“The building is undersized for its current occupancy load and the large number of departments in it,” he said.
According to the Virginia Code, the court can order the construction of a new prison, as well as a courthouse.
Over the past 20 years, this process has been used in a number of communities, including Rockbridge County, Williamsburg/James City County, Dickenson County and the City of Portsmouth, in accordance with Palace Facilities guidelines of justice of Virginia.
It’s a situation the county would rather avoid because it’s financially better for Pittsylvania County to handle large capital projects like this on its own schedule that meets its needs, Ayers said.
“The more time is running out, the more difficult it would be to get favorable funding,” he said.
Ayers said a new courthouse, currently estimated at $49 million, would likely be built where the Pittsylvania County School’s current administrative offices are located. The existing courthouse could then be used for those offices, as well as community development, planning and zoning, the treasurer and revenue commissioner said Ayers, adding that the cost of renovating the existing courthouse is estimated at around $14 million.
The new courthouse would include a circuit court, a general district court and a juvenile and domestic relations court, as well as the clerk of the court and the Commonwealth solicitor, Ayers said.
“All court-related offices should be in the new courthouse,” he said.
While revenue from future solar projects can help fund those projects, the county would still have to issue bonds for the cost and those would have to be approved by voters through the referendum process, Ayers said.
The jail’s timeline is estimated to be 2026, followed by the courthouse and new county offices in 2031.
“Explosive” growth of solar
Meanwhile, the “explosive” growth of solar farms has become a concern, Pittsylvania County Board of Supervisors Chairman Vic Ingram said, adding that their proliferation is not limited to that county.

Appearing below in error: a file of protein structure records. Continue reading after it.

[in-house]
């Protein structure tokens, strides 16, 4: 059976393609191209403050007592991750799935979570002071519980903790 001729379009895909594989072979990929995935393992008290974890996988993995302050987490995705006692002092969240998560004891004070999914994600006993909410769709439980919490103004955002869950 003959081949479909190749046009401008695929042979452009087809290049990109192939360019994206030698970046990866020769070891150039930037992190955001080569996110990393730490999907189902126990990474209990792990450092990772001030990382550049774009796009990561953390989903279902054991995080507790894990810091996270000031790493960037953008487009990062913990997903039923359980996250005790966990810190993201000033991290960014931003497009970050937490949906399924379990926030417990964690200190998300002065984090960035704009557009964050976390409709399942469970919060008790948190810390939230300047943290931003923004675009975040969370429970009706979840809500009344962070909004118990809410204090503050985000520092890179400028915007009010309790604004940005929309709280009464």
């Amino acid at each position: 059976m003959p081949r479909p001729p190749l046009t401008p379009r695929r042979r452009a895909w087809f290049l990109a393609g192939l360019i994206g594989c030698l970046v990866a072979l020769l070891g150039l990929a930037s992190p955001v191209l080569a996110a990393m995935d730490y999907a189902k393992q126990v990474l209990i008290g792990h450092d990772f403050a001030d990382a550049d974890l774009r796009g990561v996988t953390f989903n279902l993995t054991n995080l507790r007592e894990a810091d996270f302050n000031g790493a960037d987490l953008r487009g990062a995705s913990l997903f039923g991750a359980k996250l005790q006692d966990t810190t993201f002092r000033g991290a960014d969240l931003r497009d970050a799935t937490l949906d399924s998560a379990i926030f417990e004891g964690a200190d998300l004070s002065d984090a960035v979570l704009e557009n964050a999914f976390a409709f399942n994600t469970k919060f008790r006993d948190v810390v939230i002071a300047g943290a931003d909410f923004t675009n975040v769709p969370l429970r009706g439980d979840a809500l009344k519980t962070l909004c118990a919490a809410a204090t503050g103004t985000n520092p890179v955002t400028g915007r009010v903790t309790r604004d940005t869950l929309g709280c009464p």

Of the 18 solar farms, either operational or in the planning stages, the actual panels will occupy more than 10,500 acres in Pittsylvania County, according to information provided by county staff.
Ingram said he understands the tension between farmers and landowners looking for a diverse stream of income on their land and the need for renewable energy with residents who are appalled to see a solar farm come up next door. of their house where they have invested their savings.
Ingram believes landowners have the right to develop their property and that a moratorium on solar projects “crosses a line”.
Westover District Supervisor Ron Scearce also promotes property rights, especially for farmers looking for ways to make better use of their land so they can stay in business. While Scearce doesn’t think solar panels “are the most beautiful thing in the world,” he does think the county has taken steps to enact buffer zones and other measures to address the visual impact of the farms.
For Scearce, future revenue generated from solar farms is a way to help meet county needs and further reduce the burden on taxpayers.
“That’s the number one reason to go,” he said.
While Ingram looks forward to the additional revenue from the new taxation option, he also thinks the Council should start a conversation about the future of solar power in the county and perhaps come up with a formula to slow down or limit the process.
“We don’t want the county landscape to look like a solar farm,” he said.